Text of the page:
We are seeing the most dramatic proof of the wisdom & success of ERISA right now. When ERISA was being written, there was a twin bill called PERISA which would apply ERISA-like fiduciary responsibility to the funding & promises of government employee benefit plans. The public sector decided they didn’t want such rules, so PERISA disappeared and was never passed. So, think of the number of governmental plans who have cavalierly made big promises that can never be kept. Workers will find cuts or no benefits as promised. So, instead of damning ERISA, the Wall Street Journal should be proclaiming the true news story that ERISA has been a triumph of responsibility.
I am befuddled at what seemed to be the main theme of the article, that individuals would somehow be better with their own private insurance policy than in an employee benefit plan (self-funded or insured). What were you thinking?!?! First of all, most employers provide subsidies that range between about 50% and 99% the cost of health coverage for workers and often for dependents. Many employer plans also offer various other goodies such as wellness, etc. etc. An employee benefit plan also means that the worker has informed people at the employer or plan administration firm to help seek answers or remedies to possible problems. Ms. Scism’s advice to go-it-alone ignores those kinds of huge financial advantages. As the founders of this country said, “Together we stand, divided we fall.” A group employee benefit plan is standing together.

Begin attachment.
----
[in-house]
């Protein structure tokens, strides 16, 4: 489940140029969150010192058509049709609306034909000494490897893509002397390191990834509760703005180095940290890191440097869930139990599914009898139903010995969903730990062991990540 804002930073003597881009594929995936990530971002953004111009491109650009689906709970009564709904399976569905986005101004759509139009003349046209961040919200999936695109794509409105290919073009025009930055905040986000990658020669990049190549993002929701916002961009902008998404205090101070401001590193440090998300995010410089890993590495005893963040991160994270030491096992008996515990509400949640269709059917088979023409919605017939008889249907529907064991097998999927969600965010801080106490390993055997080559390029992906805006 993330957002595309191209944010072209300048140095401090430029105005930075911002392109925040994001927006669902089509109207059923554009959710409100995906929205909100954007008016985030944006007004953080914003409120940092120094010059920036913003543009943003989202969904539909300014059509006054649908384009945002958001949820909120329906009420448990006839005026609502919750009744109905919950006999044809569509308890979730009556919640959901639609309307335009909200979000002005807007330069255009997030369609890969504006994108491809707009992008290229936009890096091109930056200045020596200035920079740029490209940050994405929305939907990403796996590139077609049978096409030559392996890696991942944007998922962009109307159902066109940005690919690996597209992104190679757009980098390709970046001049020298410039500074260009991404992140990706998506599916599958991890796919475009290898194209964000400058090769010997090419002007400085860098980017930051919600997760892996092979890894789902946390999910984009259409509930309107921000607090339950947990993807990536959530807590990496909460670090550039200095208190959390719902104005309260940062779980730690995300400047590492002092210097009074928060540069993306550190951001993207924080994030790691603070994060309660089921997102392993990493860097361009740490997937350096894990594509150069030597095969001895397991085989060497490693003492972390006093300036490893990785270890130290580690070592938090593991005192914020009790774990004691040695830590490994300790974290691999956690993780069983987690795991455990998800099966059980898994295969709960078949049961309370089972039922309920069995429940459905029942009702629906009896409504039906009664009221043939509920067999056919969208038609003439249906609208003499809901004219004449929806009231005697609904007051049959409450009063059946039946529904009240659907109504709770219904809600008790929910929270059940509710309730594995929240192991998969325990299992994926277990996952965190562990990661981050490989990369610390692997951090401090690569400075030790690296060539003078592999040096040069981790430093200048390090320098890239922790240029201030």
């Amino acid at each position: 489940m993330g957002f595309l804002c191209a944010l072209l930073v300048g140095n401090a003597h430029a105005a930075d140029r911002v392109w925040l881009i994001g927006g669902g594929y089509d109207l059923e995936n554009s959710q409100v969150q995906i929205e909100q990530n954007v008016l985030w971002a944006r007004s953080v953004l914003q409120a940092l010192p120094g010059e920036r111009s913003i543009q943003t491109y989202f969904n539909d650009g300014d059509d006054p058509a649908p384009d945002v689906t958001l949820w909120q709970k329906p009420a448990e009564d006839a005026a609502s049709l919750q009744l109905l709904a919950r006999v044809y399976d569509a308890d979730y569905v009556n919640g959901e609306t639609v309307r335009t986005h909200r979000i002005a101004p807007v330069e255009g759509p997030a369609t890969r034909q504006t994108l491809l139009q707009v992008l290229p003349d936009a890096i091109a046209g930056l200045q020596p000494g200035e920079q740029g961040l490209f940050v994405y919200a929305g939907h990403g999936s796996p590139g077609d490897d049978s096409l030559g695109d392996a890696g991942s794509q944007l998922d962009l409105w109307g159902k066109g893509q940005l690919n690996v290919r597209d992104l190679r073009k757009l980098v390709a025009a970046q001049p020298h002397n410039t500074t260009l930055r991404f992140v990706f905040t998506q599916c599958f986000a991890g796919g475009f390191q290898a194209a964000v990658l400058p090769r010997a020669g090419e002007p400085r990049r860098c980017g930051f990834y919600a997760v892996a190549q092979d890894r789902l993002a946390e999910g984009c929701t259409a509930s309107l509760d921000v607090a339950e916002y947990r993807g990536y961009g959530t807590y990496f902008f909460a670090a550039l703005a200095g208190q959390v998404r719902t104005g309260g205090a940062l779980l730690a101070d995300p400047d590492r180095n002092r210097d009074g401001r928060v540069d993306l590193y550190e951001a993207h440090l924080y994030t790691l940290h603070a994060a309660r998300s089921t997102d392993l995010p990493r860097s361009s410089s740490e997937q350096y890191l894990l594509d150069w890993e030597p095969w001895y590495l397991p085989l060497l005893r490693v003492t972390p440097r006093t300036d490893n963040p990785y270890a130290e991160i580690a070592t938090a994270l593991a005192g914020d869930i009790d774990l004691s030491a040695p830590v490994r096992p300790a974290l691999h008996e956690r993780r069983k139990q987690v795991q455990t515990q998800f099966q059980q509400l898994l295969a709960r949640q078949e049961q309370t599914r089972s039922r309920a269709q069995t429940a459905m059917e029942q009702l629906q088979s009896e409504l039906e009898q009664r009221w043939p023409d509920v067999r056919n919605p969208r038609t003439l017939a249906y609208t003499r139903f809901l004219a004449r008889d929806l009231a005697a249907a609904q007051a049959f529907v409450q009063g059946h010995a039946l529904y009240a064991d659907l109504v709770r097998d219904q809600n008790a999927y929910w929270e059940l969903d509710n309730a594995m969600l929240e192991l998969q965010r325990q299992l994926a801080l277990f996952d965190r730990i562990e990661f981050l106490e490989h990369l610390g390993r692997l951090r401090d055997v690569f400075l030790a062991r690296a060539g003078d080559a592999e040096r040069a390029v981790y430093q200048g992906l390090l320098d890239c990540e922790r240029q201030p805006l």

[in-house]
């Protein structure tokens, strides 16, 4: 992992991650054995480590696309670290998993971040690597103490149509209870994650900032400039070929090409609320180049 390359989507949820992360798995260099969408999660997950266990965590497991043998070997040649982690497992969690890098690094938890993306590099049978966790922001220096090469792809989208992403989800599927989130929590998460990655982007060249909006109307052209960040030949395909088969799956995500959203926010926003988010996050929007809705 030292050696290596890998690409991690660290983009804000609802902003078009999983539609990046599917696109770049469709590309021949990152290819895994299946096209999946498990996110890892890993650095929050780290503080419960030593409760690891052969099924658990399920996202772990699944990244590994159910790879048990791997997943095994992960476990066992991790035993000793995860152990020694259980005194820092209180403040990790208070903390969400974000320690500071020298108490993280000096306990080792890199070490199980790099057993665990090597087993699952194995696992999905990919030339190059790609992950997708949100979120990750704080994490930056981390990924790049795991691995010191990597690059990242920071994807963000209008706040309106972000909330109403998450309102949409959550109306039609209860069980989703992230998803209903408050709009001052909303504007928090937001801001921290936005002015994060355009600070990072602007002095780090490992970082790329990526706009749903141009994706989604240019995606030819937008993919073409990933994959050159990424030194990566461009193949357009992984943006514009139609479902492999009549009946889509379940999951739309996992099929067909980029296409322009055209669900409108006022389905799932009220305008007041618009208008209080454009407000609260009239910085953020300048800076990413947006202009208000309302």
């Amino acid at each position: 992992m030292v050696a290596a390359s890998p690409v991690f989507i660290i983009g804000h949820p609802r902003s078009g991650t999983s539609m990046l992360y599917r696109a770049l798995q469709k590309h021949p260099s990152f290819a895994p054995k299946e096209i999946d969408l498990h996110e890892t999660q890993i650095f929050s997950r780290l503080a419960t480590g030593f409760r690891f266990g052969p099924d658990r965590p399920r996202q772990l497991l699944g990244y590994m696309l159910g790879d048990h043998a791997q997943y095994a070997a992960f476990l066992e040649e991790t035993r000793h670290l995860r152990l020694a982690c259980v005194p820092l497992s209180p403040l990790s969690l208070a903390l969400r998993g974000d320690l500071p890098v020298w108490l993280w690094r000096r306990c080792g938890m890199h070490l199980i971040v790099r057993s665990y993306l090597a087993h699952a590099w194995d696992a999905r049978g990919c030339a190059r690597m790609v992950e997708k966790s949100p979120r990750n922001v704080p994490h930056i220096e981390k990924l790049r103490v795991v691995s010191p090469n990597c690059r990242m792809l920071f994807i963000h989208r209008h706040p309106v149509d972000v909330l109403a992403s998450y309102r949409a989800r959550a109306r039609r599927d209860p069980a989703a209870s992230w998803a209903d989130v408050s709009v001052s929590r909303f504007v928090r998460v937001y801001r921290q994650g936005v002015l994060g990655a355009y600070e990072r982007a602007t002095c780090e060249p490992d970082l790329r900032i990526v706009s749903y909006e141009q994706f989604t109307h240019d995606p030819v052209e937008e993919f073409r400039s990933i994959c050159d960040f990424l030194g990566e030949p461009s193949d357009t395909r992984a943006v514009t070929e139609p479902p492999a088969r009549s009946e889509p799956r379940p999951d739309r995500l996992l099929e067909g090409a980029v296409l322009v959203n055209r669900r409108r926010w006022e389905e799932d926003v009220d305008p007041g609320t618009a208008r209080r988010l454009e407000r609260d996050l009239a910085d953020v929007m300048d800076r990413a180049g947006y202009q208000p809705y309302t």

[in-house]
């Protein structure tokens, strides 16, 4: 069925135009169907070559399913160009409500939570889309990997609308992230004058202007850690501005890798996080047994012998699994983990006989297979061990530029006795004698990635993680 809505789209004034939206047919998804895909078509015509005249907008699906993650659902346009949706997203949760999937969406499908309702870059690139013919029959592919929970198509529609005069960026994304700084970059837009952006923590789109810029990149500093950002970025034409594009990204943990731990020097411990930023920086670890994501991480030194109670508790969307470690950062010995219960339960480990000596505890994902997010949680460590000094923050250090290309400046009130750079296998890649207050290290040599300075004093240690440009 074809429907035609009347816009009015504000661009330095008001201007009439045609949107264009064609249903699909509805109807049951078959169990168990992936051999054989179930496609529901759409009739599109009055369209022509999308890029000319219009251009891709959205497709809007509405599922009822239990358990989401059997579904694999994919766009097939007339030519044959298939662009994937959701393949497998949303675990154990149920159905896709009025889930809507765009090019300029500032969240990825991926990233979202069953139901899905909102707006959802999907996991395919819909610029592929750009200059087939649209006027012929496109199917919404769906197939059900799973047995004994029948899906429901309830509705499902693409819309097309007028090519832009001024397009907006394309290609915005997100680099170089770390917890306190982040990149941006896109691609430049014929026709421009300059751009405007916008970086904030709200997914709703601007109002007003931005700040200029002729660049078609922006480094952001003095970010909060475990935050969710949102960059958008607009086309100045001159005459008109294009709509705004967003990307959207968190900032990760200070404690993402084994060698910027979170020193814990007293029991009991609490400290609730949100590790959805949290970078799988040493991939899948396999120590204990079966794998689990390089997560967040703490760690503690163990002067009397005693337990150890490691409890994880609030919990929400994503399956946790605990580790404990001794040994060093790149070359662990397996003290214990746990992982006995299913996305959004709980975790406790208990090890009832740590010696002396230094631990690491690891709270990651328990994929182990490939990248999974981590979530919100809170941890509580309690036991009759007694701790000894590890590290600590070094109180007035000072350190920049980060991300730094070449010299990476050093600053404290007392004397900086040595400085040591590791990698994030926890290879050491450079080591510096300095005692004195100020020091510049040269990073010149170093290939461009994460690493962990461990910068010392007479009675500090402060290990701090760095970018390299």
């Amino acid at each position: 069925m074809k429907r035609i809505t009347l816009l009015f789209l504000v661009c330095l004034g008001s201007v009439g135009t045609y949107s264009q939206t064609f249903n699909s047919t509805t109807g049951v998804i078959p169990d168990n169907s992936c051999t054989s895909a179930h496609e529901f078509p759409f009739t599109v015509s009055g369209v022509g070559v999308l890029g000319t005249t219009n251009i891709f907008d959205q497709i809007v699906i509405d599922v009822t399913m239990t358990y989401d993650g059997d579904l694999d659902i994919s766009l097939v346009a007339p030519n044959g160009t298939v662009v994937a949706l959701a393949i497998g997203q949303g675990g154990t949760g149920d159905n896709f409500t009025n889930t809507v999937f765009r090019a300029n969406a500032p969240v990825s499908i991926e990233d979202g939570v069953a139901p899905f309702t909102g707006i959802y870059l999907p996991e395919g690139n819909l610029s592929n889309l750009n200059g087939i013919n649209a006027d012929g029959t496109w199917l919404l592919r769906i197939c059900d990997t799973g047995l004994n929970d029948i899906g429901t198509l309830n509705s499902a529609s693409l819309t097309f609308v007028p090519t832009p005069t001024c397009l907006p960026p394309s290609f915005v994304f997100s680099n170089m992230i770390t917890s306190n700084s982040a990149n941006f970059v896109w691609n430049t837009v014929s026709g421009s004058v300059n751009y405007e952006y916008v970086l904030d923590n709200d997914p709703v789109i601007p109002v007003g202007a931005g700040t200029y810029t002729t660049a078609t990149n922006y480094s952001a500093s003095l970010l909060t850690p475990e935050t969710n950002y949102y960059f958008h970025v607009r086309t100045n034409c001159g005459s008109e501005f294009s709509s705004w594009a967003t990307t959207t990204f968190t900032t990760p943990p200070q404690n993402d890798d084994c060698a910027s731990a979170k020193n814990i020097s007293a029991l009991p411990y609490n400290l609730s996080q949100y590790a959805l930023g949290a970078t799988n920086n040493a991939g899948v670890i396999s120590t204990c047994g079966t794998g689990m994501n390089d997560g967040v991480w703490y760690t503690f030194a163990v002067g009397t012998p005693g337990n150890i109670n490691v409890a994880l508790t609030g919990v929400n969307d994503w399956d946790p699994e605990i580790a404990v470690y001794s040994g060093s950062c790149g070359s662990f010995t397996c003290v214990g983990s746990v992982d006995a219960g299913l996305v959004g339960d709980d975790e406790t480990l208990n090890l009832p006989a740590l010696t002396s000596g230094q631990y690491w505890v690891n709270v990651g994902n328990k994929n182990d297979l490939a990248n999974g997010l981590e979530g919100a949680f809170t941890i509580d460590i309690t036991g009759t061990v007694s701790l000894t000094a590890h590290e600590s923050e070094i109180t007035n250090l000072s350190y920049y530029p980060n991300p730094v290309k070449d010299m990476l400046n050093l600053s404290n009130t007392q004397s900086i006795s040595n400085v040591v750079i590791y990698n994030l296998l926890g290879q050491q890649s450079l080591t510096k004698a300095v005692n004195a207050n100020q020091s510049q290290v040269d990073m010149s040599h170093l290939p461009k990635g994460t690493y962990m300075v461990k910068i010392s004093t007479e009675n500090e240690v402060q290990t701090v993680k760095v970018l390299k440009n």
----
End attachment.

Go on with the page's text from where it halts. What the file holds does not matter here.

Last but not least, Ms. Scism seems to mix up a wide assortment of different kinds of insurance & coverages, such as life insurance, supplemental-medical, disability, etc. Each is subject to different laws and, operationally very different. So, again, Ms. Scism’s article is like lumping cardiac surgeons, podiatrists, physical therapists, and osteopaths into one category. Those professionals would all scream at such inaccurate lumping together. I am screaming at the same errors in the article.
The true news story is actually good news: how successful the private employee benefit system has been and is geared to be even more useful for the future…and how successful & useful self-funding and the various players that make it work such as Third Party Administrators (TPAs) and self-funding is.